Lawsuit Against Modi in US Court Over Kashmir Decision Unlikely to Go Far

The lawsuit was filed by a pair of unnamed US-based Kashmiris.

New Delhi: Just ahead of his visit to US, a Texas-based federal court has issued a summons to Prime Minister Narendra Modi for his government’s decision to change the constitutional status of Jammu and Kashmir and also alleged human rights abuses in the state in its aftermath.

This is the second time that Modi’s US sojourn has triggered the filing of a lawsuit. A federal court had similarly summoned Modi in September 2014, but the lawsuit was subsequently dismissed in January 2015.

The lawsuit, according to the Houston Chronicle, was filed by a pair of unnamed US-based Kashmiris. The newspaper identified their attorney as Gurpatwant Singh Pannu of Kashmir Khalistan Referendum Front. Pannu is largely known to Indian officials as the legal head for ‘Sikhs for Justice’ (SFJ), which was banned by the Indian government in July this year.

The 73-page legal document is filed under the Torture Victim Protection Act of 1991, that allows for civil suits in US courts against foreign officials. Even the 2014 lawsuit was filed under TVPA and Alien Tort Claims Act.

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Besides Modi, the lawsuit also names home minister Amit Shah and the general officer commanding of the Srinagar-based 15 Corps, Lieutenant Kanwal Jeet Singh Dhillon. They have been accused of “extrajudicial killing” and “wrongful death, battery, emotional distress, crimes against humanity”.

The Texas federal court has been chosen as Modi will be landing first in Houston, where he is scheduled to address a large Indian-American gathering, “Howdy Modi” at the NRG Stadium. US President Donald Trump is also scheduled to make an appearance with Modi at the event.

Pannu was quoted by Houston Chronicle as saying they would attempt to serve the court summons to Modi before he left Houston. However, with Modi and Trump expected to be under a heavy security blanket, it is extremely unlikely that a process server will get near the Indian prime minister. The next attempt, according to Pannu, will be made in New York when Modi is scheduled to get an award from the Bill and Melinda Gates Foundation.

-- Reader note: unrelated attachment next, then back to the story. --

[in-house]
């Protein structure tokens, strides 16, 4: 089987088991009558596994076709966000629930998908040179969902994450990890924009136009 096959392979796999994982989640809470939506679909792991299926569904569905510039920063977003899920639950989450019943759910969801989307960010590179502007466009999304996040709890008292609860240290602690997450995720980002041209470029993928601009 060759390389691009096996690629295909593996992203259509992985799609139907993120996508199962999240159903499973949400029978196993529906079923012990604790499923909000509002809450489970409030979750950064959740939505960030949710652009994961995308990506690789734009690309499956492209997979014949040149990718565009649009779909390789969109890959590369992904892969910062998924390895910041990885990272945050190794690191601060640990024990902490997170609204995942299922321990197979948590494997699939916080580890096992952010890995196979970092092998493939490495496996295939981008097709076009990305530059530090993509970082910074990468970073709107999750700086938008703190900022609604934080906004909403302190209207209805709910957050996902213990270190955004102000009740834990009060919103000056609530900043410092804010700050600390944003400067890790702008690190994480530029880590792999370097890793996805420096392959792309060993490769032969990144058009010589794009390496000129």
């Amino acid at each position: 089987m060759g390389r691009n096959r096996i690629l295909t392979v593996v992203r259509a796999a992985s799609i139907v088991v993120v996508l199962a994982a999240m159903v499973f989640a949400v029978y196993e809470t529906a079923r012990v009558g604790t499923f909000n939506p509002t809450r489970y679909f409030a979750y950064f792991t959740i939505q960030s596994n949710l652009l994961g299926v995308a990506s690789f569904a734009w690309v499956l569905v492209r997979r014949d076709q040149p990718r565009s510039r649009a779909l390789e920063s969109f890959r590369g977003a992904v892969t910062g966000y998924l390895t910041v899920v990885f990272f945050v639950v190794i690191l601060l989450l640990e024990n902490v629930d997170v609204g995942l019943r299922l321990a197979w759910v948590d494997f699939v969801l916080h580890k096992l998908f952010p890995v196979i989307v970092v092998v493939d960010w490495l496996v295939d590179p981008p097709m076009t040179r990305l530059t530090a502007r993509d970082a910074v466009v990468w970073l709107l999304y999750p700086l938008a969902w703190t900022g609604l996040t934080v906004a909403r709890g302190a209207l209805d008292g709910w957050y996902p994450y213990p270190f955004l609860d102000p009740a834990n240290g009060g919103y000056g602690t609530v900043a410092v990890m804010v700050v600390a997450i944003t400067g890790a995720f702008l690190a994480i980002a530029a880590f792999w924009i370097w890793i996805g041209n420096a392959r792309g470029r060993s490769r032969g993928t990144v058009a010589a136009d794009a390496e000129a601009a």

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Not only is Modi unlikely to be served the summons physically, but a US federal court is highly unlikely to sustain the lawsuit, unless there is approval from the State department. 

On January 14, 2015, the US district court for the Southern District of New York had dismissed the lawsuit against Modi for his alleged role in Gujarat riots “in light of the determination by the Executive Branch that Prime Minister Modi is entitled to immunity as the sitting head of a foreign government, he is immune from the jurisdiction of this Court in this suit.”

So far, no US courts have ruled against the immunity from prosecution of a sitting head of state once it is recognised by the executive branch of government.

Rather, there have been a host of lawsuits that have been dismissed against sitting foreign leaders, ranging from then Zimbabwe President, Robert Mugabe, to Sri Lankan leader Mahinda Rajapaksa and Myanmar President Thein Sein.

Explaining the reasoning for the executive branch’s position in the 2016 lawsuit against Thein Sein, then US attorney Preet Bharara had noted that the determination by the administration is “controlling” and “not subject to judicial review”. The US Supreme Court has also recognised “that the courts of the United States are bound by Suggestions of Immunity submitted by the Executive Branch”.